This weekend, I was left to my own devices, and I definitely didn’t go backpacking. Instead, I painted my toenails and fingernails (purple!), I got a massage, I went for a run and a couple of small bikes rides, and I survived my first hot yoga class. Just barely, though.

I also managed to sit out in the sunshine and soak in some Vitamin D. Ironically enough, I watched the “new” Twilight movie and read plenty of ‘Salem’s Lot, too. I did not sleep in a coffin, in case you were wondering, but I did wake up to my second memorable earthquake since living in San Francisco, which is noteworthy.

It wasn’t the same as my usual weekends around here lately – hiking and such – but it was certainly a nice change of pace. And it kept me from sitting in a quiet house with two lazy cats staring a me.

And while I could have easily procured a few microwave dinners to get me through the week food-wise, I had some produce leftovers from last week, and I decided that I couldn’t go one more day without making one of my very favorite dishes, bibimbap. I can’t put my finger on it, but the combination of flavors in bibimbap something that I seem to crave every now and then, and the taste isn’t comparable to anything else I know of. It’s the mixture of veggies with soy sauce and sesame oil, the Korean chili paste, the textures of all the different, individual cooking of ingredients, and the runny, fried egg on top that I absolutely can’t resist. I made enough for 2 servings this time (the recipe below is still scaled to 4, but it does half easily) and I ate leftovers so quickly that I almost poked myself in the face with my fork.

I took a picture with my phone and texted it to Chris, thinking he’d be totally envious and ready to come home right away. But then I remembered he was in, well, China. There’s good food in China.

And then I licked the rest of the chili paste right outta the bowl. I mean shoot, no one’s watching, anyway. But would I care if they were? Prolly not…

Bibimbap, previously: Beef & Asparagus Bibimbap
Korean, previously: Korean tofu tacos

Vegetarian (or not) Bibimbap
Adapted from Cooking Light, March 2012; serves 4 

time commitment: 1 hour

printable version

ingredients
1 c uncooked short-grain brown rice
8 oz extra-firm tofu, drained (or sirloin, chicken, or pork)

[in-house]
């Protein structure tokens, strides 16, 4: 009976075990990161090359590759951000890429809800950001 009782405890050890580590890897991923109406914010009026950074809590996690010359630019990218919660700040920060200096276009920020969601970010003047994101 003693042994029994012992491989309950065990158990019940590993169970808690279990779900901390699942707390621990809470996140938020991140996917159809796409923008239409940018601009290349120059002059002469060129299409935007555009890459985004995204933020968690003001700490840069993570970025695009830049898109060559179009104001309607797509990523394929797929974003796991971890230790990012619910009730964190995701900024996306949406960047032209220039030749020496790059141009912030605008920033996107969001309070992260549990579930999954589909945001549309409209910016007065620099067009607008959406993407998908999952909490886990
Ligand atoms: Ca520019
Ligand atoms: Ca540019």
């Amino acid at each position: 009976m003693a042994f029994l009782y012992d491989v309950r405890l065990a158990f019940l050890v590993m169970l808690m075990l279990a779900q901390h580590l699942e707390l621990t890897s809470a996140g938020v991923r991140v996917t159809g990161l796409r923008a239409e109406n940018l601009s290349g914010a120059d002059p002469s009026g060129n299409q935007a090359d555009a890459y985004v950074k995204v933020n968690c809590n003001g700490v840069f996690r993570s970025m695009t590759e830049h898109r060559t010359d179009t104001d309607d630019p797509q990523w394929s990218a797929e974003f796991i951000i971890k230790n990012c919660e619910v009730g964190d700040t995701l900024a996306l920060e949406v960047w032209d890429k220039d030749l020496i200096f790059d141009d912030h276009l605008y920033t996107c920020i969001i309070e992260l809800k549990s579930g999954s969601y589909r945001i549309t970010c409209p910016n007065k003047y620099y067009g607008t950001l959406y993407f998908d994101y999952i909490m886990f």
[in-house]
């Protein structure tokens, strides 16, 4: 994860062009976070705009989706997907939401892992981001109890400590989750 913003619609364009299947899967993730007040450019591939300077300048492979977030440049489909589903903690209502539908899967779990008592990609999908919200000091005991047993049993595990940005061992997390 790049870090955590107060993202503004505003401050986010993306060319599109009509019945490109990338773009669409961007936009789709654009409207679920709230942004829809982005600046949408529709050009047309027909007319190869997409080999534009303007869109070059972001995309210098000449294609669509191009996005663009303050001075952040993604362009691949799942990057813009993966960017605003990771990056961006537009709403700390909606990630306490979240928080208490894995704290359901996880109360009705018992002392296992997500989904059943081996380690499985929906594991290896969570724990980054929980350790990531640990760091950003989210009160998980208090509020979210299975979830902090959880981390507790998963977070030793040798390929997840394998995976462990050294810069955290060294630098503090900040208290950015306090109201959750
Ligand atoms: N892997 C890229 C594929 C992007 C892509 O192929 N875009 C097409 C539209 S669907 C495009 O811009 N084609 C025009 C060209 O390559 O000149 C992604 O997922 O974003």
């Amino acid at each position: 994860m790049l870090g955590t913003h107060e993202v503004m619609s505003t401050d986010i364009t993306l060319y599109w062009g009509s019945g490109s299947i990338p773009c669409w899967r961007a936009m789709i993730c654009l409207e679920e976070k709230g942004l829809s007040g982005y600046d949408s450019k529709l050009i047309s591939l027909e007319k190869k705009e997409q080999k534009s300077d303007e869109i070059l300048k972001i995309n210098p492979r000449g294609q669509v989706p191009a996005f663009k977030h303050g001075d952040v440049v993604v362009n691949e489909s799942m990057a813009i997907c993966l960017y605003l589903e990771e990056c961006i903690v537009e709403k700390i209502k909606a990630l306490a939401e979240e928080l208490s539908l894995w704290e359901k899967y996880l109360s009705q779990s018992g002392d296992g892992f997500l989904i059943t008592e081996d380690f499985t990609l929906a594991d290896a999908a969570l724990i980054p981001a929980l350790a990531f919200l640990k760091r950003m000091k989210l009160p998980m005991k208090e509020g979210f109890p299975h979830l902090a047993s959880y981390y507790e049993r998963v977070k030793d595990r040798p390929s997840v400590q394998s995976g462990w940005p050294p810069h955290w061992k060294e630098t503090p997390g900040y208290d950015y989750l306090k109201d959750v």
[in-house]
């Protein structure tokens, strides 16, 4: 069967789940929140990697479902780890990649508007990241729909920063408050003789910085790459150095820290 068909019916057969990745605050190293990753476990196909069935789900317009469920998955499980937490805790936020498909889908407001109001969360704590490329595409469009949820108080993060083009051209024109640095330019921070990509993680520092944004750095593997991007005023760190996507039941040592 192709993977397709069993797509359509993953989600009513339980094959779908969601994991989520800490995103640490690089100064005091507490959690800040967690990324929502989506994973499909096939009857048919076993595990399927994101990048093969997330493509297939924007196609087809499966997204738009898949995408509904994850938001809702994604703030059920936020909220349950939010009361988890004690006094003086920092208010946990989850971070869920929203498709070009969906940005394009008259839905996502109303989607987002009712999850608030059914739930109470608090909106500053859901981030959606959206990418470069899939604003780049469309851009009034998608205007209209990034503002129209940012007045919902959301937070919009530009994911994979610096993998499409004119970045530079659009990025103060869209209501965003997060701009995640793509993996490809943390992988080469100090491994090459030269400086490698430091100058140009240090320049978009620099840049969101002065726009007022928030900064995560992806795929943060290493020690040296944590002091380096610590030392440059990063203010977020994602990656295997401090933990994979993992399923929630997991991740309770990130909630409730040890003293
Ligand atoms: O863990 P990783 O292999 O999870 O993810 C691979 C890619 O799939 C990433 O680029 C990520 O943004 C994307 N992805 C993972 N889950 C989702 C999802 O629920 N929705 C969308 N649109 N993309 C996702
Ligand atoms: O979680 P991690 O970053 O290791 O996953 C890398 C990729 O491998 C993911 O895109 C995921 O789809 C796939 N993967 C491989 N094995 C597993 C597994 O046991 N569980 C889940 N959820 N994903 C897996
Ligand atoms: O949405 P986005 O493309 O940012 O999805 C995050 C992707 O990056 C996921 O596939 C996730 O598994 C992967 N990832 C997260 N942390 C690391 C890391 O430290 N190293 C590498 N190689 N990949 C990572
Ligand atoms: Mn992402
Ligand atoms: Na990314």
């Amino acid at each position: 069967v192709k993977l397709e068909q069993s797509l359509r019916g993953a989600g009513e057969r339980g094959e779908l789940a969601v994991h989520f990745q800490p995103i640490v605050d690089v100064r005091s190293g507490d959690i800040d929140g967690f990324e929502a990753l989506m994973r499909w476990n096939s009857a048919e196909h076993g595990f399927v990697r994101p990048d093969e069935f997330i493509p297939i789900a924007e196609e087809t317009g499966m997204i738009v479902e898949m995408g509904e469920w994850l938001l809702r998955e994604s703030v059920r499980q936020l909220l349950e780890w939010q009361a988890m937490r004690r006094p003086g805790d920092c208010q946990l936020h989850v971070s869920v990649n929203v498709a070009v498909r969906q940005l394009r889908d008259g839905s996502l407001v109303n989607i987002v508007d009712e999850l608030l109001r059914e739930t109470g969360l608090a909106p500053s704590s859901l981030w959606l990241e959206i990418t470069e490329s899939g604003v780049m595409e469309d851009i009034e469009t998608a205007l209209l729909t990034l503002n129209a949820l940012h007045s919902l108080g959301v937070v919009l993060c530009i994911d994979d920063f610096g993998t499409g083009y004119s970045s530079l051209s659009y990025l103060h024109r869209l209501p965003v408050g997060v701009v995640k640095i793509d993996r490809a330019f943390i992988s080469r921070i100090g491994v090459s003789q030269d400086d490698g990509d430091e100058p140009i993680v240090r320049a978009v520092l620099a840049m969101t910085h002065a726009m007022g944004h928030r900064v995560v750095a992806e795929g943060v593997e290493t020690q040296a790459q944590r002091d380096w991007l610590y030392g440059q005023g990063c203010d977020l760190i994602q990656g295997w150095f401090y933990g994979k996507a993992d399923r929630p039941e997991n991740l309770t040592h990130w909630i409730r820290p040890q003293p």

1/3 c water
1/4 c apple cider vinegar
2 t sugar, divided
2 t garlic, minced & divided
1 t fresh ginger, minced & divided
1/4 t crushed red pepper
1 c carrots, julienned
2 T lower-sodium soy sauce
3 T dark sesame oil, divided
1 c fresh bean sprouts
5 oz shitake mushrooms, sliced
9 oz fresh baby spinach (usually a large bag)
4 large eggs
4 T gochujang*
1/4 t kosher salt

*gochujang is Korean chili paste. You can usually find it at Whole Foods (the Annie Chun brand) or other brands in Asian markets

instructions
Cook rice. Bring 2 c water and rice to boil in medium saucepan. Reduce heat and simmer for about 45 minutes, or until water is absorbed. This can be done days in advance to cut down on cooking time.

Meanwhile, cut tofu into 3/4-inch-thick cubes. Place tofu in a single layer in between a kitchen towel. Let stand 30 minutes, pressing down occasionally.

Combine 1/3 c water, vinegar, 1 t sugar, 1/2 t garlic, 1/2 t ginger, and crushed red pepper in a small saucepan. Bring to a boil. Add carrot, and remove from heat; let stand 30 minutes. Drain.

Combine remaining 1 t sugar, 1/2 t garlic, remaining 1/2 t ginger, soy sauce, and 1 T oil, stirring with a whisk. Remove tofu from paper towels. Place tofu in a medium bowl. Add 1 T soy sauce mixture to tofu; toss gently. Let stand 15 minutes.

Heat a 10-inch cast-iron skillet over high heat for 4 minutes. Add 1/2 T sesame oil; swirl to coat. Add rice to pan in a single layer; cook 1 minute (do not stir). Remove from heat.

Turn on oven just enough to warm and then turn off. Keep the following components warm by putting them on a baking sheet and keeping them in the oven until all pieces are sautéed. Heat a large nonstick skillet over medium-high heat. Add 1 t oil; swirl to coat. Add 1 1/2 t soy sauce mixture and bean sprouts to pan; sauté 1 minute. Remove sprouts from pan; keep warm. Add mushrooms to pan; sauté 2 minutes. Stir in 1 1/2 t soy sauce mixture; sauté 1 minute. Remove mushrooms from pan; keep warm. Add 1/2 T oil to pan; swirl to coat. Add tofu to pan; sauté 7 minutes or until golden brown. Remove tofu from pan; keep warm. Add 1 t oil to pan; swirl to coat. Add remaining 1 t garlic and remaining 1 T soy sauce mixture; sauté 30 seconds. Add spinach to pan; sauté 1 minute or until spinach wilts. Remove spinach from pan; keep warm.

Reduce heat to medium. Add remaining 1 t oil to pan, more if desired. Crack eggs into pan; cook 4 minutes or until whites are set. Remove from heat.

Place 1/2 c rice in each of 4 shallow bowls. Top each serving evenly with carrots, sprouts, mushrooms, tofu, and spinach. Top each serving with 1 egg and 1 T chili paste. Sprinkle evenly with salt.